Thinking For The Individual

Formerly known as 'Thinking For The People', this site offers some reflections on the state of British society and her people from the perspective of a libertarian Conservative with a passionate belief in the pillars of freedom and responsibility.

Saturday, November 12, 2005

Take Away Responsibility, And Men Will Become Irresponsible

The fires of poverty and injustice are raging through the suburbs of France this week, and have now made their way to the centre of the city of Lyon, a place which was once the home of a brave resistance, fighting off the distant Nazi tyranny. The smouldering whiff of rebellion courses through the air of a nation founded on the principles of freedom, equality and brotherhood.

We in Britain would be deluding ourselves if we claimed we did not understand the kind of violence that is tormenting the most depressed parts of the French Republic. Since the turn of the century, we've had rioting, which superficially we have concluded was down to racial problems. In Oldham, Burnley, Bradford and Leeds, we have seen violence, all of which we decided stemmed from the issue of race. In Glodwick, two Asian youths quarrelled with two white youths, before a wave of violence tore the last remnants of community in Oldham to the ground. In Harehills, the arrested of an Asian man was the catalyst for a night of violence in Leeds.

Whilst we may not yet have seen violence on a scale that France has endured for the past two weeks, it is still despairingly easy to come to one simple conclusion: our society is in a crisis.

The most deprived communities of Britain, just like the most deprived communities of France, are in a perpetual state of depression. Joblessness, criminality and dependence breed a society of men and women with no hope in their lives, and nothing to live for. Fear is a constant. These communities, often council estates created by government, designed to be the perfect havens for the working men of our nation, are under the thumb of violent youths, drug-dealers and gun-toting maniacs. Nobody can trust one another. People become atomised, destroying any sense of community and responsibility for one's society. This all sums up the dark, shadowy depression that has crept into the poorest parts of both our nations, and which can only be solved through serious change to the structure of our societies.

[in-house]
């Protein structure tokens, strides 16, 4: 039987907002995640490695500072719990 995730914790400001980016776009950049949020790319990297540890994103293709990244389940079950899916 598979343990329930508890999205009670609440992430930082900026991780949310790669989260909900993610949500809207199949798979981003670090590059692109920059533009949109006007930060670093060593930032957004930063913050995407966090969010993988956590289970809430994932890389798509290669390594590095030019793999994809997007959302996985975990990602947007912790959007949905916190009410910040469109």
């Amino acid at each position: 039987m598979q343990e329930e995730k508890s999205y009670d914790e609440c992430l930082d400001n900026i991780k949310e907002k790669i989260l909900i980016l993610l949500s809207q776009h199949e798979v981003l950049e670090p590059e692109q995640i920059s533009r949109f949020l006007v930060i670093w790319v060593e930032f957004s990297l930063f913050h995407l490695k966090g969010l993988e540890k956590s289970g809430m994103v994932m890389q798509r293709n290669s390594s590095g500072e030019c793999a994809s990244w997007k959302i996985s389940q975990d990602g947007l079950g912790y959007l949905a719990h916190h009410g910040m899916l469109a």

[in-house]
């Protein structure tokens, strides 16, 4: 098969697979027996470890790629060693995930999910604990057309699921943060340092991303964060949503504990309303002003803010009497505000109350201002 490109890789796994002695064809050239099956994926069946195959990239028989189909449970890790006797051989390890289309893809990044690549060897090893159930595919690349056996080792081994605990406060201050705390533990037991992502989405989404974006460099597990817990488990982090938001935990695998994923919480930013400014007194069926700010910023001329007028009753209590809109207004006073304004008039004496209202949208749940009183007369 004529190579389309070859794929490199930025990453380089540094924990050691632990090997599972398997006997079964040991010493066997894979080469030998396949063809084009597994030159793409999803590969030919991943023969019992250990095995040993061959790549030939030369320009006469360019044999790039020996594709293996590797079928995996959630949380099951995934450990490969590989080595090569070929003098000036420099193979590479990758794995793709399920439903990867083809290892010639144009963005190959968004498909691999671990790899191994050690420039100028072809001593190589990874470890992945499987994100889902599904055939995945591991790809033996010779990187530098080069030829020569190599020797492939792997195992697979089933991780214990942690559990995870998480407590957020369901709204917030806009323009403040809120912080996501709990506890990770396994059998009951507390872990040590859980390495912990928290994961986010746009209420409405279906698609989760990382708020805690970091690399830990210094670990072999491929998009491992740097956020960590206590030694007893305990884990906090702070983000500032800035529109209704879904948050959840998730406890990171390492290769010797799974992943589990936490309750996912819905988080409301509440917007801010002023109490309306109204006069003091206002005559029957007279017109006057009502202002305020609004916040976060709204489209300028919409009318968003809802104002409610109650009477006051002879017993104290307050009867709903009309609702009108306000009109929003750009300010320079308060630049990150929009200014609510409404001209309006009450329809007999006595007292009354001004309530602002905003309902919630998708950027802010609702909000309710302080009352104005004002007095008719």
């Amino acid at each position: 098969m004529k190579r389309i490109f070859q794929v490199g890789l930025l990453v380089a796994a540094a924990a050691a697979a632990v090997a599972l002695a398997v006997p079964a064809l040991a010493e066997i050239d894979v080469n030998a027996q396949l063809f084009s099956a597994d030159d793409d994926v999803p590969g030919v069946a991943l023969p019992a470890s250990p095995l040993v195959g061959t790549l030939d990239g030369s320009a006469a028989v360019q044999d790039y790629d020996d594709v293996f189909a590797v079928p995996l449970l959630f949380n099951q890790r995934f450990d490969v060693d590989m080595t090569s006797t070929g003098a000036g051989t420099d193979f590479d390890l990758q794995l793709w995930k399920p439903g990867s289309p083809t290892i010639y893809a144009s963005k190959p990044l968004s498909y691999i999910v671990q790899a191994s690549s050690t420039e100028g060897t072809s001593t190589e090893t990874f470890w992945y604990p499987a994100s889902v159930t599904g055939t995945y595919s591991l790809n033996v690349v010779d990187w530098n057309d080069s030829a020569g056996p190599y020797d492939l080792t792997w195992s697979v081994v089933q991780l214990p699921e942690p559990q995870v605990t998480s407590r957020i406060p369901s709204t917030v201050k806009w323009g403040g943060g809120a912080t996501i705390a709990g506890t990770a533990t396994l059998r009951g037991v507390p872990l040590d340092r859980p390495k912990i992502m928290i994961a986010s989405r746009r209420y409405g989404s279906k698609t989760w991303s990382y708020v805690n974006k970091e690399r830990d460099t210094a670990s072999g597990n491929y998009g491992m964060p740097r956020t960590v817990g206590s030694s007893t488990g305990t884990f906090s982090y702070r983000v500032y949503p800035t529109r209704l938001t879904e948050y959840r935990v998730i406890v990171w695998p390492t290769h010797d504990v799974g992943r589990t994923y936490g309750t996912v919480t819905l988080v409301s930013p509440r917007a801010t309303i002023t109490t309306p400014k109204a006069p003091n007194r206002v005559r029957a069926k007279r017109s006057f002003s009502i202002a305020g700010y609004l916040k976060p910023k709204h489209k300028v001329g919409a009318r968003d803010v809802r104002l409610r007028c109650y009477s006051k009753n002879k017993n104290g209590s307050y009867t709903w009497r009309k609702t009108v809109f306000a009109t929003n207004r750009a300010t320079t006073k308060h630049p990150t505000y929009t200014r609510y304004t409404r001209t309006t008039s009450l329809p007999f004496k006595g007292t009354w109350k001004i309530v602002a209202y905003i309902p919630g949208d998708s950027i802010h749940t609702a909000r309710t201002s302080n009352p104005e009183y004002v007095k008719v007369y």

In France, the rioters and their sympathisers and apologists complain about the high-handed and apparently institutionally racist authorities, ruled over by the tough Interior Minister Nicolas Sarkozy. It is quite possible that they are right. Too often, authority has no respect for the people who must submit to it. This is just as true in our nation, where the police have become distant and something to be quietly feared, even by the law-abiding majority. As they race across the streets of estates in their cars, sirens ablaze, stopping often to tell good people they are doing something wrong, and avoiding the gang on the street corner which looks as though it should be avoided at all costs, it is easy to conclude that they must regain the trust and respect of the most impoverished communities. It is easy for authority to demand respect, but only wisdom can teach you that the two guiding rules of respect are that it must be earned, and it must be mutual.

Of course, in Britain, there is no suggestion that respect will ever be mutual. The poorest people of Britain are ruled over by a distant government which has no respect at all for their wishes or their concerns. When the State takes away responsibility from the individual, the individual will become irresponsible. By removing freedom over all manner of issues from the British people, it has taken away their responsibilities. And now, in the most depressed communities, the lack of responsibility people have for themselves, their families and their communities is exactly what is destroying the very fabric of society.

The State has taken away the freedom and the responsibility of some of the poorest people in the French banlieues, and now the cities are burning. It truly terrifies me to contemplate how near we may be to the same thing in the inner cities of Britain.


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